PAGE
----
News

Wednesday, 5 January 2022

RSPB Winterbourne Downs 2021 Review
Extreme high altitude plug planting on top of the new 4-8m high butterfly bank

RSPB Winterbourne Downs 2021 Review

The RSPB team at Winterbourne Downs would like to say a huge thank you to all their volunteers for their help in 2021. This has included: Bird surveys, Butterfly monitoring, Conservation work parties, Invertebrate pit fall trapping, School visits and guided walks, Wildflower seed sorting, Tree safety work, Infrastructure maintenance. All this despite the Covid lockdowns and restrictions!

With the help of volunteers we are seeing the reserve change and develop each year. For example, our common bird census in 2021 has showed some very positive results since the first census in 2006.

Stone-curlew: increased from 2 to 7 territories
Lapwing: increased from 8 to 12 territories
Corn bunting: increased from 3 to 26 territories
Grey partridge: increased from 1 to 3 territories
Skylark: increased from 62 to 166 territories

Other beneficiaries of habitat improvements include hares, with a good number on a single count day in June this year; two pairs of barn owls; several marsh fritillaries, Adonis blue and a couple of Duke of Burgundy were seen across the reserve. Green-winged orchids are now recorded at several sites and the re-introduction of the rare red hemp-nettle produced over 80 plants in a count in July.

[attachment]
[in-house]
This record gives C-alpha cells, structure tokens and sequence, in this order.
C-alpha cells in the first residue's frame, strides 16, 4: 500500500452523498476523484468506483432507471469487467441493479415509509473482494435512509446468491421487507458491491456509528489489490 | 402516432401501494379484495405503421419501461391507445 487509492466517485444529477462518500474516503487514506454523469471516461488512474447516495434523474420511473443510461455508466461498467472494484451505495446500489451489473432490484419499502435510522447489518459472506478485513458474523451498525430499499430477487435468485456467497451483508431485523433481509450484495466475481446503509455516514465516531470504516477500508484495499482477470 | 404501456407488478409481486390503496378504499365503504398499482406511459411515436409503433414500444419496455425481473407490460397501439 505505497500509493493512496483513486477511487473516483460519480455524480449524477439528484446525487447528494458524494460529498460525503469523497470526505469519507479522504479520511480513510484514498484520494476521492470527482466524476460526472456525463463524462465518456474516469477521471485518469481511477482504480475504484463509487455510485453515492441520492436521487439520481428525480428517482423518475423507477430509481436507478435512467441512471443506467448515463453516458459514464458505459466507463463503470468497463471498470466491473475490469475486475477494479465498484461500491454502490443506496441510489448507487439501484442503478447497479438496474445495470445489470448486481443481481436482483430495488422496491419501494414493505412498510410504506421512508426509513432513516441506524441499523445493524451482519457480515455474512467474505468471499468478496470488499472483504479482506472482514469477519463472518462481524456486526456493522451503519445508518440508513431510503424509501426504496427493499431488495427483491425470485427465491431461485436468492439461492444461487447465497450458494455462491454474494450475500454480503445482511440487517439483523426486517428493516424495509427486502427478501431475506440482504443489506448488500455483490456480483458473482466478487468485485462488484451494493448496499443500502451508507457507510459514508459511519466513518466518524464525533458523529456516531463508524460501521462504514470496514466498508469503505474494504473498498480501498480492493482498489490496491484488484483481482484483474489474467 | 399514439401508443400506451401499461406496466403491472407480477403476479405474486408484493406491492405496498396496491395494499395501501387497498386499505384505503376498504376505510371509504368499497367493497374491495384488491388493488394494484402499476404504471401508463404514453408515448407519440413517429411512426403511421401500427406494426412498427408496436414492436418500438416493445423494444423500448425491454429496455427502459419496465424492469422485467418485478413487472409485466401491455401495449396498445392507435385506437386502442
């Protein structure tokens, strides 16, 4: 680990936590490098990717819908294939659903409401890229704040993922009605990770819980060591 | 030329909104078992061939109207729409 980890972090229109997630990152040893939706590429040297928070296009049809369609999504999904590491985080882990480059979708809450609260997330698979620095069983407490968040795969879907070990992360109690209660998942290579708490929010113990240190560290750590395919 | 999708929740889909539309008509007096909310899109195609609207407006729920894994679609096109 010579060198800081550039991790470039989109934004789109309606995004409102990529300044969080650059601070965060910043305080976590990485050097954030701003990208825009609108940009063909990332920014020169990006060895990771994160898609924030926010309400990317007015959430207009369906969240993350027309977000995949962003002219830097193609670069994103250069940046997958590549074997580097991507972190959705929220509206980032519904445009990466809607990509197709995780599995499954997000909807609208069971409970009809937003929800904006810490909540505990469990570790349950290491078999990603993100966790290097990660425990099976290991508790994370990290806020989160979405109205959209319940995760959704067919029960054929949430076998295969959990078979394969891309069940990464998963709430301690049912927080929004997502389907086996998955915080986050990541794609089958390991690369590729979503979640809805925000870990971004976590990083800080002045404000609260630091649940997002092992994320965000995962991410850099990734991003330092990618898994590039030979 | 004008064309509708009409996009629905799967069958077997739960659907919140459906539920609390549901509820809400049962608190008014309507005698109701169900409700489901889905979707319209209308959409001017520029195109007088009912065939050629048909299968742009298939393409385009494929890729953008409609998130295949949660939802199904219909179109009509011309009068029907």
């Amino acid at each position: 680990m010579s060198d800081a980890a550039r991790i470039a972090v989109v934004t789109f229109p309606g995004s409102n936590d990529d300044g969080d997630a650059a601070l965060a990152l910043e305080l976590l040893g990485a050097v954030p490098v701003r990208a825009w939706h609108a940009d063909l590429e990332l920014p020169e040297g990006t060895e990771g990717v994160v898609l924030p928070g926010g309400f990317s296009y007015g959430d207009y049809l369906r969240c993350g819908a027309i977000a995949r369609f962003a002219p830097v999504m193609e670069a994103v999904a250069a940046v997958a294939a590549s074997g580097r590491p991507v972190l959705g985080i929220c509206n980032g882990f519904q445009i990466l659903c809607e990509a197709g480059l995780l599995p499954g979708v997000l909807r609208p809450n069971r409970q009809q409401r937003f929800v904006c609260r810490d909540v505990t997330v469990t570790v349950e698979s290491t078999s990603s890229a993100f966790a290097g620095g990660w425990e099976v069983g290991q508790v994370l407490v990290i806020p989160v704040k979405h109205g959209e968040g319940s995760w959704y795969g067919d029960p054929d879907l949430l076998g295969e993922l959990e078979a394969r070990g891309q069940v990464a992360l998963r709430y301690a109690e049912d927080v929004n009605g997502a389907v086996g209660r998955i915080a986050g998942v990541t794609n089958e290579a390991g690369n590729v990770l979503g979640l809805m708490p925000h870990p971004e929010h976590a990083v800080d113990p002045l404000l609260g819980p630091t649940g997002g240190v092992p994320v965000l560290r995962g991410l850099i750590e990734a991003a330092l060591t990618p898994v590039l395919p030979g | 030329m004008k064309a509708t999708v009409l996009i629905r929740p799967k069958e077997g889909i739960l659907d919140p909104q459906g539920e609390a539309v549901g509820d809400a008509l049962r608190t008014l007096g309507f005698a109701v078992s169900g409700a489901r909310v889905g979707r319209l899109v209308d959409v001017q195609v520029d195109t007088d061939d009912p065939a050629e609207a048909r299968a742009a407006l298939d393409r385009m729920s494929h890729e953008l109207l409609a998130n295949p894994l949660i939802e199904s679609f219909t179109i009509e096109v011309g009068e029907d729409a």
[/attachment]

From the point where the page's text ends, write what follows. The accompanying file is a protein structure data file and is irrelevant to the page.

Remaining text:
Stone-curlew had another excellent year with 7 pairs producing 8 fledged chicks. We are hoping that our 11 new chalk scrapes at Winterbourne Downs will entice even more pairs to breed and rear chicks in the coming years.

The new circular chalk scrapes created this autumn will provide essential habitat for chalk specialist invertebrates, and hopefully provide ideal nesting habitat for stone-curlew and lapwing. With the help of our volunteers we have planted these, and a new 200m long butterfly bank, with wildflower plugs of key butterfly food plants of some of our rarest butterflies, such as Adonis blue. These large chalk features will act as stepping stones across the reserve and provide resilience in the face of climate change by strengthening suitable habitat between Porton Down and Salisbury Plain in the heart of the Wiltshire Chalk Country.

There have been many other wildlife highlights but a first for Winterbourne Downs turned up on an arable field margin during an invertebrate survey this year. Aphanus rolandri is a large ground bug found on well-drained sites and is associated with common fumitory. We were delighted to see this nationally scarce species on the reserve for the first time.

Patrick Cashman, Nicky Quinn and all the team at RSPB Winterbourne Downs